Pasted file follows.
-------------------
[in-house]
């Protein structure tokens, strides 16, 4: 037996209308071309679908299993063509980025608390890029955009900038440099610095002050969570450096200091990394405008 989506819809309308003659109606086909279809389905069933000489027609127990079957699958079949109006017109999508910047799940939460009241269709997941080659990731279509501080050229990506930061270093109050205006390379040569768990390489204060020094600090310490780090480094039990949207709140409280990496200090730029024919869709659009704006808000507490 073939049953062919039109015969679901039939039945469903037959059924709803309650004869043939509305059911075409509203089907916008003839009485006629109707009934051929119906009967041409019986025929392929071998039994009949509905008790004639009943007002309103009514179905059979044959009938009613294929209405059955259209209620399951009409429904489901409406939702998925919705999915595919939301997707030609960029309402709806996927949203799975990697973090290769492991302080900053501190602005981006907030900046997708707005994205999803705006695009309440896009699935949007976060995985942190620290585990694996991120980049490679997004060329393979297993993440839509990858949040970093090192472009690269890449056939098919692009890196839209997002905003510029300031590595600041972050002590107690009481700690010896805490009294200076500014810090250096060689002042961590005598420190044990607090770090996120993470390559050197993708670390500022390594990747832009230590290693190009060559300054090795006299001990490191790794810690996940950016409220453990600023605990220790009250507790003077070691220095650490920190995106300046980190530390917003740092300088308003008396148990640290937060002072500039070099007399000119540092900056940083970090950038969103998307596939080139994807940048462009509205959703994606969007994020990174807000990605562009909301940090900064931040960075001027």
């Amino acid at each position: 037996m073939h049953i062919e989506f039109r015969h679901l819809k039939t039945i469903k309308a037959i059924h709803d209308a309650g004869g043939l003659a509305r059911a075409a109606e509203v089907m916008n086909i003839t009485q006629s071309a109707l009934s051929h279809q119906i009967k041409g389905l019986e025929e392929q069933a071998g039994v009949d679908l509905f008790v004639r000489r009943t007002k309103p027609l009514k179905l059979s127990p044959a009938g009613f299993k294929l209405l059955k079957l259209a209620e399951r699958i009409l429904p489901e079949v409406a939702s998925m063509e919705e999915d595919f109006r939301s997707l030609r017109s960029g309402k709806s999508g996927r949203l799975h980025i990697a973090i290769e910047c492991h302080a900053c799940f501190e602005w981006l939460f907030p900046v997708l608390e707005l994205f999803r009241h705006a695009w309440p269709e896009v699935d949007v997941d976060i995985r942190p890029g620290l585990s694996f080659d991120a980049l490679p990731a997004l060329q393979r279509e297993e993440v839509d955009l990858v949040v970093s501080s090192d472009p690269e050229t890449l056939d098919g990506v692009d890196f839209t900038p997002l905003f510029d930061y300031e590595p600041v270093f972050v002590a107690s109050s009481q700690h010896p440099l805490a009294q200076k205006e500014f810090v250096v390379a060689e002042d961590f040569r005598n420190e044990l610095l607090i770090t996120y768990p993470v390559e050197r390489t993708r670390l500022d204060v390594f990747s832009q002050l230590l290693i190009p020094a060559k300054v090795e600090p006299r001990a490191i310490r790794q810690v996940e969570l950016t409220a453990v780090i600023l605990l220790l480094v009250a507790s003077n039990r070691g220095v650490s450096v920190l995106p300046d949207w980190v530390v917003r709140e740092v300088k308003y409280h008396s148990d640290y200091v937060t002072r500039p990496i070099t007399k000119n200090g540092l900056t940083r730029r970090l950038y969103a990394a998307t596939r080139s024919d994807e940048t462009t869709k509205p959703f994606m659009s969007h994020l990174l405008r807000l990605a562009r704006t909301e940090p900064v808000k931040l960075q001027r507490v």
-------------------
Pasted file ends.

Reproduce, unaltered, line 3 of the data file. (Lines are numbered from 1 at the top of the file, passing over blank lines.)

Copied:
């Amino acid at each position: 037996m073939h049953i062919e989506f039109r015969h679901l819809k039939t039945i469903k309308a037959i059924h709803d209308a309650g004869g043939l003659a509305r059911a075409a109606e509203v089907m916008n086909i003839t009485q006629s071309a109707l009934s051929h279809q119906i009967k041409g389905l019986e025929e392929q069933a071998g039994v009949d679908l509905f008790v004639r000489r009943t007002k309103p027609l009514k179905l059979s127990p044959a009938g009613f299993k294929l209405l059955k079957l259209a209620e399951r699958i009409l429904p489901e079949v409406a939702s998925m063509e919705e999915d595919f109006r939301s997707l030609r017109s960029g309402k709806s999508g996927r949203l799975h980025i990697a973090i290769e910047c492991h302080a900053c799940f501190e602005w981006l939460f907030p900046v997708l608390e707005l994205f999803r009241h705006a695009w309440p269709e896009v699935d949007v997941d976060i995985r942190p890029g620290l585990s694996f080659d991120a980049l490679p990731a997004l060329q393979r279509e297993e993440v839509d955009l990858v949040v970093s501080s090192d472009p690269e050229t890449l056939d098919g990506v692009d890196f839209t900038p997002l905003f510029d930061y300031e590595p600041v270093f972050v002590a107690s109050s009481q700690h010896p440099l805490a009294q200076k205006e500014f810090v250096v390379a060689e002042d961590f040569r005598n420190e044990l610095l607090i770090t996120y768990p993470v390559e050197r390489t993708r670390l500022d204060v390594f990747s832009q002050l230590l290693i190009p020094a060559k300054v090795e600090p006299r001990a490191i310490r790794q810690v996940e969570l950016t409220a453990v780090i600023l605990l220790l480094v009250a507790s003077n039990r070691g220095v650490s450096v920190l995106p300046d949207w980190v530390v917003r709140e740092v300088k308003y409280h008396s148990d640290y200091v937060t002072r500039p990496i070099t007399k000119n200090g540092l900056t940083r730029r970090l950038y969103a990394a998307t596939r080139s024919d994807e940048t462009t869709k509205p959703f994606m659009s969007h994020l990174l405008r807000l990605a562009r704006t909301e940090p900064v808000k931040l960075q001027r507490v």